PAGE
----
Scammers are scamming scammers and then using arbitration to settle disputes. The latest report shows that threat actors lost at least $2.5 million to each other.
Criminals are actively using arbitration rooms of popular cybercriminal forums to complain about each other, with claims ranging from $2 to $160,000.
“While investigating cybercriminal scams, we stumbled upon an entire sub-economy that includes not just lower-tier criminals but some of the most prominent ransomware groups,” said Matt Wixey, a senior threat researcher at Sophos.
The practice of scammers scamming scammers is lucrative, Sophos said after analyzing two Russian-language cybercrime forums, Exploit and XSS, and one English-language forum, BreachForums.
Fraudsters scamming other fraudsters aren’t just a financially motivated crime – personal beef and rivalries are also quite common.
“We also found incidents where scammers would scam the scammers who scammed them. In one case, we found a trolling contest set up to get revenge on a scammer trying to trick users into paying $250 to join a fake underground forum. The ‘winner’ of the contest received $100,” Wixey said.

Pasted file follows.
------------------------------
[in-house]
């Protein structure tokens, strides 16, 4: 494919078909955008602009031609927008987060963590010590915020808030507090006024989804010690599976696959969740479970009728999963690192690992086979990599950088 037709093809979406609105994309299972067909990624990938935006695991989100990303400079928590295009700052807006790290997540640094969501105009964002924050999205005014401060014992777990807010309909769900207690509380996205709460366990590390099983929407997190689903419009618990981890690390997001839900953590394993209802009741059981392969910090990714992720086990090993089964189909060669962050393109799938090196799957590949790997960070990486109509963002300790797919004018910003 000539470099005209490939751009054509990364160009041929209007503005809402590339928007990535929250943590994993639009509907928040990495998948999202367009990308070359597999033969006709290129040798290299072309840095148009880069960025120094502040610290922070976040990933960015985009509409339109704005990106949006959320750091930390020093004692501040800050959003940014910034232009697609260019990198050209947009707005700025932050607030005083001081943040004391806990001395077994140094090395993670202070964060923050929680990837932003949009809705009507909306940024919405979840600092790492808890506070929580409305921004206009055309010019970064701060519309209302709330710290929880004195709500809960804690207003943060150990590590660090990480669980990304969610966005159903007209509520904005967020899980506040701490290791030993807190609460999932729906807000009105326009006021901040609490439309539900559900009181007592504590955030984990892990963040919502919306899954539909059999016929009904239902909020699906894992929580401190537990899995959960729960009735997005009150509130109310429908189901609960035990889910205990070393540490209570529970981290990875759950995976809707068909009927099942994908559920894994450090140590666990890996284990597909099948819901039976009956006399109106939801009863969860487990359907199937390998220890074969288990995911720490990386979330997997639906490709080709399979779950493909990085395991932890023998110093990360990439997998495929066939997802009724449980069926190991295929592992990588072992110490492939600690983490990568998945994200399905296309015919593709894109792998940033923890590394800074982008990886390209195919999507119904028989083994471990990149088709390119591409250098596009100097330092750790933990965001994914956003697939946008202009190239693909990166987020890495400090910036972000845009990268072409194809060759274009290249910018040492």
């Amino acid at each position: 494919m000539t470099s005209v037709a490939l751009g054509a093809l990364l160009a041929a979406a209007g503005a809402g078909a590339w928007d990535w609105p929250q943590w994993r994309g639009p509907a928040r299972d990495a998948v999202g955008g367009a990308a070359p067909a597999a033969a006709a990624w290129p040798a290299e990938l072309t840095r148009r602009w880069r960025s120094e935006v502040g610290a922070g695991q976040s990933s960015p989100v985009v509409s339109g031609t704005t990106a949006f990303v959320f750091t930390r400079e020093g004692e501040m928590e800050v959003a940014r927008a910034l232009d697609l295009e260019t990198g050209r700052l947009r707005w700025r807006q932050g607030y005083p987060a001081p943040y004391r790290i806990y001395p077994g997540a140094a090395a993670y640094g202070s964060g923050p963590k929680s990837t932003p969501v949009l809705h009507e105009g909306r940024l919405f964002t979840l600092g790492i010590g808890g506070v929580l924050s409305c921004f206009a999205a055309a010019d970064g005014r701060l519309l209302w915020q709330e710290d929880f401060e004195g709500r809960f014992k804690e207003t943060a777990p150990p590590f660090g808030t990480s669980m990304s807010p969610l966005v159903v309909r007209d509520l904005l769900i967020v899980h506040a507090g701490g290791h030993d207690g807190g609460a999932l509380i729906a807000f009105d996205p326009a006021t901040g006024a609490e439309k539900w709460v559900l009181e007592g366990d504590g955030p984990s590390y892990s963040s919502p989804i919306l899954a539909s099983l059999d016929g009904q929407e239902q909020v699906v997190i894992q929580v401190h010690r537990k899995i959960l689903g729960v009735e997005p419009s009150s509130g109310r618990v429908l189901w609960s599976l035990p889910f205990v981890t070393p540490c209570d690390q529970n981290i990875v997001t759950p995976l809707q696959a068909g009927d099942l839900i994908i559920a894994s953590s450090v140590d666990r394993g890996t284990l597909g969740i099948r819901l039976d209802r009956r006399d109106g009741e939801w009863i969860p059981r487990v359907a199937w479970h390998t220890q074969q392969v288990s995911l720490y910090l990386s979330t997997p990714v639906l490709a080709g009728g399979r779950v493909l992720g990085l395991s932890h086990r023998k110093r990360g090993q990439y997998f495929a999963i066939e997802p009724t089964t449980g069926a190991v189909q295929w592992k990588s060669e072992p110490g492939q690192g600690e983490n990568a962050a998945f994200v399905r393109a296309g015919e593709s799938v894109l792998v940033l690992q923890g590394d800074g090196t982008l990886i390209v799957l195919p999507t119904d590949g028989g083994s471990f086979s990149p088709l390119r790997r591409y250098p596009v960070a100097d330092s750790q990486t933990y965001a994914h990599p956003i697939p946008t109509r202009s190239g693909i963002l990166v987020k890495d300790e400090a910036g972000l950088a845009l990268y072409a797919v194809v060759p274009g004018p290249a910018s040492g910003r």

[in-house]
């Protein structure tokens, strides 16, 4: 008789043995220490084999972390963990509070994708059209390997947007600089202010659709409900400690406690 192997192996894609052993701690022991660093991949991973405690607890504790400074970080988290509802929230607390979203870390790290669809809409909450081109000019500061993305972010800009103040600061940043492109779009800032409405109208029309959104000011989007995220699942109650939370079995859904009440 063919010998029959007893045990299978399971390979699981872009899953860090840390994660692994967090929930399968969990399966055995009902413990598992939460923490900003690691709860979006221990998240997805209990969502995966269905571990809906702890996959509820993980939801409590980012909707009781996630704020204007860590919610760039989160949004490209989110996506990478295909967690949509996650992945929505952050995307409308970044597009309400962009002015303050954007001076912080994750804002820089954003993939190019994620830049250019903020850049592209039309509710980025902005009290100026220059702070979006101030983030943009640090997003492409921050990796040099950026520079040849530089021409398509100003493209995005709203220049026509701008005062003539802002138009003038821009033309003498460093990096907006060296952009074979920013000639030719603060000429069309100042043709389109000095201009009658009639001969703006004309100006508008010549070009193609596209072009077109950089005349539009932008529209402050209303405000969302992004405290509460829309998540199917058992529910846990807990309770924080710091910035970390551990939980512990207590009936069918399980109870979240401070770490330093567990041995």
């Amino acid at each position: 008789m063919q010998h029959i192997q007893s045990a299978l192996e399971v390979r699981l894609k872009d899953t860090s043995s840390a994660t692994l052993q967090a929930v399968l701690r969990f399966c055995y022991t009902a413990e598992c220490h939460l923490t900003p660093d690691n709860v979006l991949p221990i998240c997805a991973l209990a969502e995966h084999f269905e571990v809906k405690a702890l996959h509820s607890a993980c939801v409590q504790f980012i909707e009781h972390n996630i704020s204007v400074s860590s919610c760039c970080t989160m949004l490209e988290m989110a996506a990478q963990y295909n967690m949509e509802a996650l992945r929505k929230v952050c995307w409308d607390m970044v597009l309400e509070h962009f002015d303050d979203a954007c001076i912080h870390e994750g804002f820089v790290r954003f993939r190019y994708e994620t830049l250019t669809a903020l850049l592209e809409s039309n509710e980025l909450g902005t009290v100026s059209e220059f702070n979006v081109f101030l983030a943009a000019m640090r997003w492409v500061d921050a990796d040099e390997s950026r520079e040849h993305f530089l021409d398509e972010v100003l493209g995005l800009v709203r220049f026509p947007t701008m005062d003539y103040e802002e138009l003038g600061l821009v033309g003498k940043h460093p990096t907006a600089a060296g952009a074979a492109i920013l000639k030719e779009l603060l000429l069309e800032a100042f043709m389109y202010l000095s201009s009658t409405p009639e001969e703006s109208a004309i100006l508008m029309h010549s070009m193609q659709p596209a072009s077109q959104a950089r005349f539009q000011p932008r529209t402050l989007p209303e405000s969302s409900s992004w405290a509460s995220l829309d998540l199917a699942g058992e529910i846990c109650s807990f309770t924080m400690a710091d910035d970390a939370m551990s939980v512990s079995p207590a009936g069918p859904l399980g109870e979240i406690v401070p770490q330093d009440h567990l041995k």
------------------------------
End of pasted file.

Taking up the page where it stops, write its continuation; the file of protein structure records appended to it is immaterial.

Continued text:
Criminals deploy decades-old techniques, such as typosquatting, phishing, backdoored malware, and fake marketplaces, to carry out attacks against each other.
When going to arbitration – a form of alternative dispute resolution to resolve conflicts outside the judiciary courts – scammers need to present evidence. According to Sophos, it is a wealth of untapped intelligence for researchers and law enforcement.
“They provide a wealth of tactical and strategic information about their operations — something which has been an untapped resource until now. These arbitration reports also give us an inside look at attackers’ priorities, their rivalries and alliances, and, ironically, how they’re susceptible to the same types of deception used against their victims,” said Wixey.
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